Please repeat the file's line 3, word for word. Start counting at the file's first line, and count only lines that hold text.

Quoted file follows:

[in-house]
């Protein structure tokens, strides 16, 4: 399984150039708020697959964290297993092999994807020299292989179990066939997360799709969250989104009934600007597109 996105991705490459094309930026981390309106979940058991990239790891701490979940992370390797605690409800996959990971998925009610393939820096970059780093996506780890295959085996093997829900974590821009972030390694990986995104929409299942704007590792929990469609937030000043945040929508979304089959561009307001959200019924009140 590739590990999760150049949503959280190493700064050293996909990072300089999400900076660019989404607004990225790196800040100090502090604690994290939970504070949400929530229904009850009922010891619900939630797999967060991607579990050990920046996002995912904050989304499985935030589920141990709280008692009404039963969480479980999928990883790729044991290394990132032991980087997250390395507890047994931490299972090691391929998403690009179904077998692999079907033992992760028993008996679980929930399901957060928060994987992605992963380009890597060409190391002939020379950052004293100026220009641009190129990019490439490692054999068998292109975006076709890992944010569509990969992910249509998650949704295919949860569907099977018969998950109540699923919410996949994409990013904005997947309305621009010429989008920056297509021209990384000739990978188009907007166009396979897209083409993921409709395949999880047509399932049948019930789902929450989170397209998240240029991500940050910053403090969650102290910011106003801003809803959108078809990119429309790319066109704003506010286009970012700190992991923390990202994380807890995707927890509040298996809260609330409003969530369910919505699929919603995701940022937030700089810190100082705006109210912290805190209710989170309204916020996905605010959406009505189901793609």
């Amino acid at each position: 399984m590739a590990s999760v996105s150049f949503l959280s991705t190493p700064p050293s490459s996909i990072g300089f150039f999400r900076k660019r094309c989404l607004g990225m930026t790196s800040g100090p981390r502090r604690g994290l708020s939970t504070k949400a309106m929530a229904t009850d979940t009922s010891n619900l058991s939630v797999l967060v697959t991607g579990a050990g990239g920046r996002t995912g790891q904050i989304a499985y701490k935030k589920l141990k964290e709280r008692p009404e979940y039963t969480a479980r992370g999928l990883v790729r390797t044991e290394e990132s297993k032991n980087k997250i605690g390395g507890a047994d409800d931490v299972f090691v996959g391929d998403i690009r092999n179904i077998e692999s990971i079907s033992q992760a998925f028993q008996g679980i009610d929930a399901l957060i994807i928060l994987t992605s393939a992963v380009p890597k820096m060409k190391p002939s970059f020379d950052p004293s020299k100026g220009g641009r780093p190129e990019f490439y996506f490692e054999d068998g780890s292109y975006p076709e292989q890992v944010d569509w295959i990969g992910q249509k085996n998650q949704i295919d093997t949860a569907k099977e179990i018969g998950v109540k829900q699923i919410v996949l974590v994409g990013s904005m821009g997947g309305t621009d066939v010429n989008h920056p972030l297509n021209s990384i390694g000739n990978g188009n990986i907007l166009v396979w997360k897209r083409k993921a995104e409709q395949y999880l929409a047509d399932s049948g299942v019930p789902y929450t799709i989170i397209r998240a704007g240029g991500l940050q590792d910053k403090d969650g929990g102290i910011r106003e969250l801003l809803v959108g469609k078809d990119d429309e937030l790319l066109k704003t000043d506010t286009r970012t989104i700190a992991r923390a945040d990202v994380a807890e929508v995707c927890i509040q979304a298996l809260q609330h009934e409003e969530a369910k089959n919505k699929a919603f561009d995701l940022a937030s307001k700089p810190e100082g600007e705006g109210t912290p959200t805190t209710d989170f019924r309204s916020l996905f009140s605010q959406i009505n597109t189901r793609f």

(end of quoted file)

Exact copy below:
């Amino acid at each position: 399984m590739a590990s999760v996105s150049f949503l959280s991705t190493p700064p050293s490459s996909i990072g300089f150039f999400r900076k660019r094309c989404l607004g990225m930026t790196s800040g100090p981390r502090r604690g994290l708020s939970t504070k949400a309106m929530a229904t009850d979940t009922s010891n619900l058991s939630v797999l967060v697959t991607g579990a050990g990239g920046r996002t995912g790891q904050i989304a499985y701490k935030k589920l141990k964290e709280r008692p009404e979940y039963t969480a479980r992370g999928l990883v790729r390797t044991e290394e990132s297993k032991n980087k997250i605690g390395g507890a047994d409800d931490v299972f090691v996959g391929d998403i690009r092999n179904i077998e692999s990971i079907s033992q992760a998925f028993q008996g679980i009610d929930a399901l957060i994807i928060l994987t992605s393939a992963v380009p890597k820096m060409k190391p002939s970059f020379d950052p004293s020299k100026g220009g641009r780093p190129e990019f490439y996506f490692e054999d068998g780890s292109y975006p076709e292989q890992v944010d569509w295959i990969g992910q249509k085996n998650q949704i295919d093997t949860a569907k099977e179990i018969g998950v109540k829900q699923i919410v996949l974590v994409g990013s904005m821009g997947g309305t621009d066939v010429n989008h920056p972030l297509n021209s990384i390694g000739n990978g188009n990986i907007l166009v396979w997360k897209r083409k993921a995104e409709q395949y999880l929409a047509d399932s049948g299942v019930p789902y929450t799709i989170i397209r998240a704007g240029g991500l940050q590792d910053k403090d969650g929990g102290i910011r106003e969250l801003l809803v959108g469609k078809d990119d429309e937030l790319l066109k704003t000043d506010t286009r970012t989104i700190a992991r923390a945040d990202v994380a807890e929508v995707c927890i509040q979304a298996l809260q609330h009934e409003e969530a369910k089959n919505k699929a919603f561009d995701l940022a937030s307001k700089p810190e100082g600007e705006g109210t912290p959200t805190t209710d989170f019924r309204s916020l996905f009140s605010q959406i009505n597109t189901r793609f």